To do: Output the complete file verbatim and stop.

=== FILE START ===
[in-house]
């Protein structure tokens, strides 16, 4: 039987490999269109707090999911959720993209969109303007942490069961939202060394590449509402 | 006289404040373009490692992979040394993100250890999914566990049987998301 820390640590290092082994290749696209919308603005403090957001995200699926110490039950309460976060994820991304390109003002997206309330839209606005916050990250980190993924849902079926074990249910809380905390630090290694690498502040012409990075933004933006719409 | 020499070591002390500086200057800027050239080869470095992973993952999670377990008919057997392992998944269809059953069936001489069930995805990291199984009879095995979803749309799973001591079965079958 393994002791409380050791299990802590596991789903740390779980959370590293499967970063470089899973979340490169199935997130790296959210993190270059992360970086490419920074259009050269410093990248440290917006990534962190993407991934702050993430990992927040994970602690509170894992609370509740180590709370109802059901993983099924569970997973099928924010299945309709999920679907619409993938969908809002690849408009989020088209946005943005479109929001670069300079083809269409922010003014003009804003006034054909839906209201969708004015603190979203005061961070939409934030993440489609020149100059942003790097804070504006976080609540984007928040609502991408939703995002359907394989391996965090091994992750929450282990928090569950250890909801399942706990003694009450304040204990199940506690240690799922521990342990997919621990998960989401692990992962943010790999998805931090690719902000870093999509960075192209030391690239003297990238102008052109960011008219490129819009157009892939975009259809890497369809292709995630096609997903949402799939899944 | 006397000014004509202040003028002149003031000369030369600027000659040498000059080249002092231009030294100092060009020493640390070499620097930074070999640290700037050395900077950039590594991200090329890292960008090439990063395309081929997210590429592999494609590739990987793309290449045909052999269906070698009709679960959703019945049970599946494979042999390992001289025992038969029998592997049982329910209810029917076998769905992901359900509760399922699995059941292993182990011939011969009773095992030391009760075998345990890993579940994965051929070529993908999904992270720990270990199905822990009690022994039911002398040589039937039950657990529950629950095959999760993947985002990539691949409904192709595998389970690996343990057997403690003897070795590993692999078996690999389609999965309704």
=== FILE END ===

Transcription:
[in-house]
């Protein structure tokens, strides 16, 4: 039987490999269109707090999911959720993209969109303007942490069961939202060394590449509402 | 006289404040373009490692992979040394993100250890999914566990049987998301 820390640590290092082994290749696209919308603005403090957001995200699926110490039950309460976060994820991304390109003002997206309330839209606005916050990250980190993924849902079926074990249910809380905390630090290694690498502040012409990075933004933006719409 | 020499070591002390500086200057800027050239080869470095992973993952999670377990008919057997392992998944269809059953069936001489069930995805990291199984009879095995979803749309799973001591079965079958 393994002791409380050791299990802590596991789903740390779980959370590293499967970063470089899973979340490169199935997130790296959210993190270059992360970086490419920074259009050269410093990248440290917006990534962190993407991934702050993430990992927040994970602690509170894992609370509740180590709370109802059901993983099924569970997973099928924010299945309709999920679907619409993938969908809002690849408009989020088209946005943005479109929001670069300079083809269409922010003014003009804003006034054909839906209201969708004015603190979203005061961070939409934030993440489609020149100059942003790097804070504006976080609540984007928040609502991408939703995002359907394989391996965090091994992750929450282990928090569950250890909801399942706990003694009450304040204990199940506690240690799922521990342990997919621990998960989401692990992962943010790999998805931090690719902000870093999509960075192209030391690239003297990238102008052109960011008219490129819009157009892939975009259809890497369809292709995630096609997903949402799939899944 | 006397000014004509202040003028002149003031000369030369600027000659040498000059080249002092231009030294100092060009020493640390070499620097930074070999640290700037050395900077950039590594991200090329890292960008090439990063395309081929997210590429592999494609590739990987793309290449045909052999269906070698009709679960959703019945049970599946494979042999390992001289025992038969029998592997049982329910209810029917076998769905992901359900509760399922699995059941292993182990011939011969009773095992030391009760075998345990890993579940994965051929070529993908999904992270720990270990199905822990009690022994039911002398040589039937039950657990529950629950095959999760993947985002990539691949409904192709595998389970690996343990057997403690003897070795590993692999078996690999389609999965309704």